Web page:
on, benevolence has been largely increased, the pulpit has been
well supplied, and in many cases there have been most gracious
proofs of the special work of the Spirit of God.

The present number of churches is 73, an increase the last year of
5, with a present membership of nearly 5,000, an increase of 635.

The question of greatest urgency connected with the department of
Church Work, is that of education for the ministry.

Three of the schools have a theological department—Fisk,
Talladega, and Straight. There is also a theological department
connected with Howard University, partly under the care of the
Association. But no one of these has any endowment. No permanent
provision whatever has been made for the instruction or support
of those studying for the ministry. The work is carried on under
every possible disadvantage. Meanwhile, the demand for an educated
ministry is steadily and rapidly increasing. The work of education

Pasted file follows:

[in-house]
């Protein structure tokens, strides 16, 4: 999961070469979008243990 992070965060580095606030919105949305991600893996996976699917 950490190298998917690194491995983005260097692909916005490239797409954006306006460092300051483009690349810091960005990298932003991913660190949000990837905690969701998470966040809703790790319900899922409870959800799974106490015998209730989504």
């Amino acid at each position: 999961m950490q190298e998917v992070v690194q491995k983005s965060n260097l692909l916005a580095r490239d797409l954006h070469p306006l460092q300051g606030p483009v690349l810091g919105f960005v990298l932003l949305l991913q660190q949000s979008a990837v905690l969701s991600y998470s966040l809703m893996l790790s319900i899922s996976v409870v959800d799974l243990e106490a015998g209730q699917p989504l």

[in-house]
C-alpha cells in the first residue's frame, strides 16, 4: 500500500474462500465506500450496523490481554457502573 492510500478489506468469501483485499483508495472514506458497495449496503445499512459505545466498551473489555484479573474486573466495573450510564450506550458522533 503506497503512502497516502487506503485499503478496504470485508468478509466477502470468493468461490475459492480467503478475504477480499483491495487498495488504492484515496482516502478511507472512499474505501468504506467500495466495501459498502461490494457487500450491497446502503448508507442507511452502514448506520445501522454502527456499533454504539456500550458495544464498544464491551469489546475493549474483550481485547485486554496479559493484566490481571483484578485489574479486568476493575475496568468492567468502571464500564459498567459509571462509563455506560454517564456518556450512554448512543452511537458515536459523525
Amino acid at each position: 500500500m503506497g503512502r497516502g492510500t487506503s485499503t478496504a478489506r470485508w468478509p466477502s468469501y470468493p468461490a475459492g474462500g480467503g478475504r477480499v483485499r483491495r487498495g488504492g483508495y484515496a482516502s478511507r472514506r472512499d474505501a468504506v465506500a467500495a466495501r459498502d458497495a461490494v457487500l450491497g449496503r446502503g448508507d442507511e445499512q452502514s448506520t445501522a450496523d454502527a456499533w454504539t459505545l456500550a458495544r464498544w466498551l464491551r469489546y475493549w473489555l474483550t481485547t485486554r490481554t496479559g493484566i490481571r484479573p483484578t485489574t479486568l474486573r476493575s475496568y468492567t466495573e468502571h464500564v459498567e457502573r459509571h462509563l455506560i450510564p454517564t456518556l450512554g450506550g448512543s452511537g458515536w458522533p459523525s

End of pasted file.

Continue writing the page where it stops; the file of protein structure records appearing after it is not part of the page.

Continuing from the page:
has now reached the point where the ratio of increase will soon be
enormous. Over 150,000 children have been under instruction the
past year. The material for churches will soon be abundant. The
only question will be, can it be used?

Other denominations, too, are looking largely to the schools of the
Association for ministers. And England, in her missions for Africa,
naturally turns to the Freedmen of America for missionaries.

Your Committee would call the attention of the churches to the
growing prominence of the religious question at the South, and
would most earnestly advise the patrons of this Association to make
fit provision and endowment for the permanent work of educating men
for the ministry.

                                         WM. J. TUCKER, _Chairman_.

       *       *       *       *       *